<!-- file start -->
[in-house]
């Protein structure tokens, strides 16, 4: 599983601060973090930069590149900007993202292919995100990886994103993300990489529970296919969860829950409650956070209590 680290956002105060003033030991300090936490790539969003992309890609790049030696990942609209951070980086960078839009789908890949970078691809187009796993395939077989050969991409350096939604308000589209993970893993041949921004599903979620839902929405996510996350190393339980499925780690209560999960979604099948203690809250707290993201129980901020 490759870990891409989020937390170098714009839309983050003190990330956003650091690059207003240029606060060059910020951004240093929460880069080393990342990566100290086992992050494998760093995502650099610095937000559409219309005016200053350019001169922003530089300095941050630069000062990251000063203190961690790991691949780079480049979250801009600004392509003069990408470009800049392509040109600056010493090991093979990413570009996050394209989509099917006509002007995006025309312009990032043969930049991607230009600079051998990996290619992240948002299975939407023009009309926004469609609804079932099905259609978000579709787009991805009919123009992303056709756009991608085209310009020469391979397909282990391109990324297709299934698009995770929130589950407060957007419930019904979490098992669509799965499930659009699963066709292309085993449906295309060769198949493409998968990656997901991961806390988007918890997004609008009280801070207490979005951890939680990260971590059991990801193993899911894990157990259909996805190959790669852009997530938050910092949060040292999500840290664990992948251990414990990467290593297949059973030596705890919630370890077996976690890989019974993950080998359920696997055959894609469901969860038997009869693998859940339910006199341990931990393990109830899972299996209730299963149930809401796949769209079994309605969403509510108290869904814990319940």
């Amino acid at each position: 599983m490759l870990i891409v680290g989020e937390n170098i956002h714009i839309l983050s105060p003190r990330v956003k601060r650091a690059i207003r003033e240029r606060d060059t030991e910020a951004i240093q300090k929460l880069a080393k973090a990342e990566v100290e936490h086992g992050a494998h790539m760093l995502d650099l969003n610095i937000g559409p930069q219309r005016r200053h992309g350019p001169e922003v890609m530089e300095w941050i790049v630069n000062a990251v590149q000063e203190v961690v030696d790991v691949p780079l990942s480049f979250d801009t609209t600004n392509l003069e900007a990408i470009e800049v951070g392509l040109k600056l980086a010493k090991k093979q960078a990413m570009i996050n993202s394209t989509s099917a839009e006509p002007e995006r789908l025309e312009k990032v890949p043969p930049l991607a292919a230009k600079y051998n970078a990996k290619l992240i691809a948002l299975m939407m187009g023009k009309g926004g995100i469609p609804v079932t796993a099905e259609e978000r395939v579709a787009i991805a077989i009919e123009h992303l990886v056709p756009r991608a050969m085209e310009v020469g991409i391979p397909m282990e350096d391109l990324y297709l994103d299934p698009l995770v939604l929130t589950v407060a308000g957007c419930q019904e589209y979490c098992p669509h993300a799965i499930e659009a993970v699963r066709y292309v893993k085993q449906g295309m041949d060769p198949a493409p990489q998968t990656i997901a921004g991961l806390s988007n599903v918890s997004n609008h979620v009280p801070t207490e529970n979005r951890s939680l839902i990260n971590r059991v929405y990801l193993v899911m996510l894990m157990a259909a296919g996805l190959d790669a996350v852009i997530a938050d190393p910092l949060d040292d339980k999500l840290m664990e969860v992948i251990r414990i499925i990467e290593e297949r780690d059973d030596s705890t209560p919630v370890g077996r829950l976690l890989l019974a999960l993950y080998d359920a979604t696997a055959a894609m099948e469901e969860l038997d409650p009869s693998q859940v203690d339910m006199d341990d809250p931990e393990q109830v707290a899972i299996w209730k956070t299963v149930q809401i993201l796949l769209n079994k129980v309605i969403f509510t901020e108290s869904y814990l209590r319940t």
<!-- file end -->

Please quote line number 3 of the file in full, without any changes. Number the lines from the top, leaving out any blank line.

């Amino acid at each position: 599983m490759l870990i891409v680290g989020e937390n170098i956002h714009i839309l983050s105060p003190r990330v956003k601060r650091a690059i207003r003033e240029r606060d060059t030991e910020a951004i240093q300090k929460l880069a080393k973090a990342e990566v100290e936490h086992g992050a494998h790539m760093l995502d650099l969003n610095i937000g559409p930069q219309r005016r200053h992309g350019p001169e922003v890609m530089e300095w941050i790049v630069n000062a990251v590149q000063e203190v961690v030696d790991v691949p780079l990942s480049f979250d801009t609209t600004n392509l003069e900007a990408i470009e800049v951070g392509l040109k600056l980086a010493k090991k093979q960078a990413m570009i996050n993202s394209t989509s099917a839009e006509p002007e995006r789908l025309e312009k990032v890949p043969p930049l991607a292919a230009k600079y051998n970078a990996k290619l992240i691809a948002l299975m939407m187009g023009k009309g926004g995100i469609p609804v079932t796993a099905e259609e978000r395939v579709a787009i991805a077989i009919e123009h992303l990886v056709p756009r991608a050969m085209e310009v020469g991409i391979p397909m282990e350096d391109l990324y297709l994103d299934p698009l995770v939604l929130t589950v407060a308000g957007c419930q019904e589209y979490c098992p669509h993300a799965i499930e659009a993970v699963r066709y292309v893993k085993q449906g295309m041949d060769p198949a493409p990489q998968t990656i997901a921004g991961l806390s988007n599903v918890s997004n609008h979620v009280p801070t207490e529970n979005r951890s939680l839902i990260n971590r059991v929405y990801l193993v899911m996510l894990m157990a259909a296919g996805l190959d790669a996350v852009i997530a938050d190393p910092l949060d040292d339980k999500l840290m664990e969860v992948i251990r414990i499925i990467e290593e297949r780690d059973d030596s705890t209560p919630v370890g077996r829950l976690l890989l019974a999960l993950y080998d359920a979604t696997a055959a894609m099948e469901e969860l038997d409650p009869s693998q859940v203690d339910m006199d341990d809250p931990e393990q109830v707290a899972i299996w209730k956070t299963v149930q809401i993201l796949l769209n079994k129980v309605i969403f509510t901020e108290s869904y814990l209590r319940t």